Extrinsic motivation on the other hand, is focused on receiving external rewards such as money, status, power, compliments or social recognition. Avoiding punishment, social pressure or feelings of fear and shame are also driving forces in the process of external motivation. Offering these external rewards to young people is limiting their sense of intrinsic motivation. Behaviour that is intrinsically motivated is more sustainable and leads to more positive mental health than extrinsically motivated behaviour, and thus favourable.
Youth work as the road to self-determination
Developing self-determination in young people has many benefits. It enables them to become agents in their own life development and to make independent choices. More specifically, a well-developed level of self-determination has shown to play a vital role in several domains of positive mental health, including beneficial effects on general life satisfaction later in life , promote physical exercise, increase physical health  and prevent occupational and learner’s burn-out . These are just a few examples of the benefits of being intrinsically motivated and self-determined in behaviour.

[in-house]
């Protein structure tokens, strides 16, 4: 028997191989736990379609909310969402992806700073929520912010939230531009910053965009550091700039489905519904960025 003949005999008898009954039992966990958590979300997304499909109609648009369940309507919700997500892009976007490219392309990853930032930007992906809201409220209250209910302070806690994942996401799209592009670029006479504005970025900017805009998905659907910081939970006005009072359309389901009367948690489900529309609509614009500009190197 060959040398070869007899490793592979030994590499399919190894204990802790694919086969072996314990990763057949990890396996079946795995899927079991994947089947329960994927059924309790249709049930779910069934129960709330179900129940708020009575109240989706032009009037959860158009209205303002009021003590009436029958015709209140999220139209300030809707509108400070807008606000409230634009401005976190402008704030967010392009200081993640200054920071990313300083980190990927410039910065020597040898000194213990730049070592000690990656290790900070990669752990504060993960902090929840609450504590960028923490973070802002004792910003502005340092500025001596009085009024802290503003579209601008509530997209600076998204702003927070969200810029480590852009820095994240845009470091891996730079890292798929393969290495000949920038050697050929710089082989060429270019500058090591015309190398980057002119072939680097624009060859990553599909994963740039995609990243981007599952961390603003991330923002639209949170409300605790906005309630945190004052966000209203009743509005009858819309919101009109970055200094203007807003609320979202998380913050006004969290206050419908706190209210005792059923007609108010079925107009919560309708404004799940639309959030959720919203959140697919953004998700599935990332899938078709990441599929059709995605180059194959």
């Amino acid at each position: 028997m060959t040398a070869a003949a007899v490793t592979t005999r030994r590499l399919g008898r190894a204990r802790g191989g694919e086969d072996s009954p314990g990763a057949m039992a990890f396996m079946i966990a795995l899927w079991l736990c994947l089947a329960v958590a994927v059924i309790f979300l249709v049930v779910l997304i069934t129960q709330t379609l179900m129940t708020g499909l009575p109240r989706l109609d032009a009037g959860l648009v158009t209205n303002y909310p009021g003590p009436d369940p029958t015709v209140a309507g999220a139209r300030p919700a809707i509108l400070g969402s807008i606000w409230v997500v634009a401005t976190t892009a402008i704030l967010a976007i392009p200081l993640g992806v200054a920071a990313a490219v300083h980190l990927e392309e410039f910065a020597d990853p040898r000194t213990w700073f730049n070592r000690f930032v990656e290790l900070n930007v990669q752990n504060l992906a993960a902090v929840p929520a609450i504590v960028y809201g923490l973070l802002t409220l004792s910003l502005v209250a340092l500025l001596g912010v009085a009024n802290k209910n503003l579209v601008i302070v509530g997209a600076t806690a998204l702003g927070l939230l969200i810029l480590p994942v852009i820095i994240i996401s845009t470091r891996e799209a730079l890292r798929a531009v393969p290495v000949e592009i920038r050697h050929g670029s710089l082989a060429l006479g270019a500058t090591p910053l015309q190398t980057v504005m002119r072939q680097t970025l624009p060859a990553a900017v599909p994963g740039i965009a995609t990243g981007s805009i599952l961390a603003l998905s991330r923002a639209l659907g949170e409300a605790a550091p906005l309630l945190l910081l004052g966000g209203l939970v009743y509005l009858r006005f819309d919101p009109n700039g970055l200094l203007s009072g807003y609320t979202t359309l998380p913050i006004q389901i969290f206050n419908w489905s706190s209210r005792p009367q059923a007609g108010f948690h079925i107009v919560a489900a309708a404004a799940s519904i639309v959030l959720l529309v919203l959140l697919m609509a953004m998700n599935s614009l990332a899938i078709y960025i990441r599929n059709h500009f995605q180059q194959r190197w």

In general, youth workers will have young people with many different types of motivation attending youth projects. It is always important to take into consideration and respect their actual and unique situation as it is. Young people’s motivation is a consequence of their past and not showing intrinsically motivated behaviour does not mean they are not doing well. Indeed, self-determined behaviour has just as many benefits and the good thing is that young people have the natural tendency and need for personal growth .
Self-determination of young people is fostered in many ways, including youth work, which is aimed at empowering, engaging and connecting young people. A young person that is self-determined is able to think and act autonomously, feels competent and connected to other people. There are several ways in which the youth setting and the youth worker can contribute to the development of self-determined behaviour of young people. One of them is through fostering the development of self-determination competences (1), such as self-regulation, decision-making and action planning, which have shown to help youngsters become more autonomous, increase their sense of control over personal development and learn to evaluate and set personal goals .